I started taking my photography seriously when I was 19 years old. I was at art college, deeply immersed in making what I considered to be art. I was unsure of myself and couldn’t always articulate what it was I was trying to say, but those three years of experimentation gave me the space to explore my creativity. I left college at 22 and back then (1995) the photography I wanted to do didn’t seem to have a place in the world yet. I didn’t want to be an editorial photographer, which is where most of my peers were headed, but I couldn’t see how I could make a living as a fine art photographer. I’d left college with dreams of solo exhibitions and a fine art book, only to find myself back in the real world. So after a couple of years working to pay the rent, I went back to university to study journalism; I put those original dreams on hold, indefinitely.
It’s now sixteen years later and today I’m preparing the online space for my photography class starting next Monday. My photography path unfolded in ways I hadn’t imagined and along the way I learned that you do not need to be published in books or magazines, or belong to a certain association, or even earn money from your images, to call yourself a photographer (or writer or artist or musician, or whatever your heart yearns to called). All you need do is hold a camera in your hands with the intention of creating. Recording beauty and decay. Capturing memories. Documenting a scene. Telling a story. Catching a likeness. Exploring your inner world in pixels and film.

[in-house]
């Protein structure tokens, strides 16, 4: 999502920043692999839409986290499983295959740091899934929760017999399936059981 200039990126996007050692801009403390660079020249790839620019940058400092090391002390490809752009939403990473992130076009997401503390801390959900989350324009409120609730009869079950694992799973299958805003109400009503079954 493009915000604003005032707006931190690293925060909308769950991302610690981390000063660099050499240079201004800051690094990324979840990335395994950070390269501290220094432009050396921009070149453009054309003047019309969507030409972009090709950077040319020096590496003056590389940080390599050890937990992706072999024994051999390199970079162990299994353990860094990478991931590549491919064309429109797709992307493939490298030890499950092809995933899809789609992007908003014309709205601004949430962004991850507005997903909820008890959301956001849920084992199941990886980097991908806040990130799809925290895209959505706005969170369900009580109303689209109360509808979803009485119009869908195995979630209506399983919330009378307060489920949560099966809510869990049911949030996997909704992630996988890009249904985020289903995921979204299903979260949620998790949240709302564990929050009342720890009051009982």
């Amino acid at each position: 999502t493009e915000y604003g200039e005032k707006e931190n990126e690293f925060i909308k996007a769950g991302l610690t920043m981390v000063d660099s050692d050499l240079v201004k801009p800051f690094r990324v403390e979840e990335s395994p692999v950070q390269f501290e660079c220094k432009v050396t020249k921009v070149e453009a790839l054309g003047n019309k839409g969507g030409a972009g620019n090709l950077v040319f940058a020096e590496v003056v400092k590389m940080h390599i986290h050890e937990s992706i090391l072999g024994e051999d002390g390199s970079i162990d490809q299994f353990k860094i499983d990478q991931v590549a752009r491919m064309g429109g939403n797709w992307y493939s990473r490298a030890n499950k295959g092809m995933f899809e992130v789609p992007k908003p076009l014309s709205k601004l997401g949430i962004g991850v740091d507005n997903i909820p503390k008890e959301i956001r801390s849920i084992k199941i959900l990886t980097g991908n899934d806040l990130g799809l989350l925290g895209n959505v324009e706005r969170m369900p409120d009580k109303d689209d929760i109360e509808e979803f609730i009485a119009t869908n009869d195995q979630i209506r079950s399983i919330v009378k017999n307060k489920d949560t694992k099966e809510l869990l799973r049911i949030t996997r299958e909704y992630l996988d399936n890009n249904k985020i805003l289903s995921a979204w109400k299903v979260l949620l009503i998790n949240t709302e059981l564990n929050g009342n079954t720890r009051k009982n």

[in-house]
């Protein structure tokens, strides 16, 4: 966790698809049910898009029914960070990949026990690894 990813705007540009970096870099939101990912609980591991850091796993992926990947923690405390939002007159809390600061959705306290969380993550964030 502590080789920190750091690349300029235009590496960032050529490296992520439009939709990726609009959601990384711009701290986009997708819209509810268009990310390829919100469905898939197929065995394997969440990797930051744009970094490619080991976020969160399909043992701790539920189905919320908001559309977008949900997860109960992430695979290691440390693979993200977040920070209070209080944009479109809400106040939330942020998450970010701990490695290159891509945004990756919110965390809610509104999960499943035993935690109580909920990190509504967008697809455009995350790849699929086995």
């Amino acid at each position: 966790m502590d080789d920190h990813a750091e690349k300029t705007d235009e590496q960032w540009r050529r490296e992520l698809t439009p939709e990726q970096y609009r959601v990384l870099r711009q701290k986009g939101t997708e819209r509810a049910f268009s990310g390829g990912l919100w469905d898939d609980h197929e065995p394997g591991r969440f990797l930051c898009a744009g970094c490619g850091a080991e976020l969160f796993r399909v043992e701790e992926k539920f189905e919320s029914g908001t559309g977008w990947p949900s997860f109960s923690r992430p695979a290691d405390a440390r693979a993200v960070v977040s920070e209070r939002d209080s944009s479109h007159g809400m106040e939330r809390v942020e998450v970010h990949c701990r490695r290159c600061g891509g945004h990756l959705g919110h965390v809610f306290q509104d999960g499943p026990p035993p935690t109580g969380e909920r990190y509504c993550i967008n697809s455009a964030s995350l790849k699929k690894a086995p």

What I’ve learned in my many years of being a photographer and not being a photographer is we have to trust that our creative path will unfold exactly as it wants to. 22-year-old me wanted to make books and be seen, to be recognised as having some talent, some purpose, something to say. Back then I craved validation — these days I see that being a photographer is not a badge I wear but simply the way I move through the world. I take photographs everyday — it’s like brushing my teeth.
I’ve been thinking about how the time in my life when I felt most at peace with who I am as a creative person was when the opportunity to pen two books came along. Last week I mentioned that the books were a childhood ambition realised. And they are — i’ve imagined seeing my name on a book ever since I could read. But what I’ve been feeling lately, aside from the vulnerability of sharing my thoughts and stories in such a public way, is a quiet sense of rightness. I don’t feel validated or seen or any of those things younger me craved because somehow this isn’t about me anymore. I’m making things for others that I hope will be useful, and I feel just like I do on Christmas eve when I’m busting to give my family their presents and see their faces when they open them. It’s about sharing and giving and delighting.